American Poet, Author, Activist and Leader of the Mythopoetic Men's Movement, best known for his book, "Iron John: A Book About Men"
"All my clumsy prose amounts to is praise of the feminine soul, whether that soul appears in men or women… The masculine soul… also needs praise, but I am not doing that here."
"Bad people - A man told me once that all the bad people were needed. Maybe not all, but your fingernails you need; they are really claws, and we know Claws. The sharks—what about them? They make other fish swim faster. The hard-faced men In black coats who chase you for hours In dreams—that’s the only way to get you To the shore. Sometimes those hard women who abandon you get you to say, You. A lazy part of us is like a tumbleweed. It doesn’t move on its own. Sometimes it takes A lot of Depression to get tumbleweeds moving. Then they blow across three or four States. This man told me that things work together. Bad handwriting sometimes leads to new ideas; and a careless god—who refuses to let people Eat from the Tree of Knowledge—can lead To books, and eventually to us. We write Poems with lies in them, but they help a little. "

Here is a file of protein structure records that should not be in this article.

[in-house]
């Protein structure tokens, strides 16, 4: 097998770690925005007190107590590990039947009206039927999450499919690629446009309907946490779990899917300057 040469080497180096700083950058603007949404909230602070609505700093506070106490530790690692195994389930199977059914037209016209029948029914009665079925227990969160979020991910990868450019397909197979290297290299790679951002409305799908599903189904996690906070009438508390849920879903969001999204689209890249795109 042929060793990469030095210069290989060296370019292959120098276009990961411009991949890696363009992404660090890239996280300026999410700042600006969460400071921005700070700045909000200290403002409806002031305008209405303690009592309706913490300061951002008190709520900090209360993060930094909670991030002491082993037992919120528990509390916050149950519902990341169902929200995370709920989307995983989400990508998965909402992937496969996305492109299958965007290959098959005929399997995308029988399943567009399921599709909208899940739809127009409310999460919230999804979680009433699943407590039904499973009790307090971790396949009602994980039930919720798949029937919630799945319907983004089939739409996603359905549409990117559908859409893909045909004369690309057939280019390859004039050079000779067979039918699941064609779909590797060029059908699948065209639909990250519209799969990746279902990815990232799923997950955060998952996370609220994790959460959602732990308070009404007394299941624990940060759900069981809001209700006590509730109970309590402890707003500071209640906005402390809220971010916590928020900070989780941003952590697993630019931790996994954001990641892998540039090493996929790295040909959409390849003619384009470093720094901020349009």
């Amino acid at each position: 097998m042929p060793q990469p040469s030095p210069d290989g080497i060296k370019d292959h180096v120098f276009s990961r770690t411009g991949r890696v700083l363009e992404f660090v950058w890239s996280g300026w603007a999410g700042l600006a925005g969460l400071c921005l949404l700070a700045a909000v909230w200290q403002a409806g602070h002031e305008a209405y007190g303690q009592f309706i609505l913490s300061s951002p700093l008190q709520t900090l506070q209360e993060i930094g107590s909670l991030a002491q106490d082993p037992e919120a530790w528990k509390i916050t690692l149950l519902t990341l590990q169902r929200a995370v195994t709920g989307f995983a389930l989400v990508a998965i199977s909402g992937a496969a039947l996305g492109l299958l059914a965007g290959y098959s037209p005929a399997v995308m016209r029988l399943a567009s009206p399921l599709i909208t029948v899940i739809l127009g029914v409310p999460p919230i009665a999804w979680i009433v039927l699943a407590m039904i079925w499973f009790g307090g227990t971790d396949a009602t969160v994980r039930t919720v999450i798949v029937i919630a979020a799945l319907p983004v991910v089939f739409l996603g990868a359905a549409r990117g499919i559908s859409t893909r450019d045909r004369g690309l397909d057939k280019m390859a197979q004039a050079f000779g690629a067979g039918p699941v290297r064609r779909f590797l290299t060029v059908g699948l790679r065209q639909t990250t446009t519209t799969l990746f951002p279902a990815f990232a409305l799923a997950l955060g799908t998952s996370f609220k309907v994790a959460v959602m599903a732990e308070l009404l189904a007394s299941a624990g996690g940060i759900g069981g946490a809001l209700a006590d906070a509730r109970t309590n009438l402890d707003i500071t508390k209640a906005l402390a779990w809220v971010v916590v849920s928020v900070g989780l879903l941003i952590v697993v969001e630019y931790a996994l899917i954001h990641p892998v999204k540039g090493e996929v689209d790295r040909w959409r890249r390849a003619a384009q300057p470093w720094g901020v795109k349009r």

"And to die, which is the letting go of the ground we stand on and cling to every day,is like the swan, when he nervously lets himself down into the water, which receives him gaily and which flows joyfully under and after him, wave after wave, while the swan, unmoving and marvelously calm, is pleased to be carried, each moment more fully grown, more like a king, further and further on."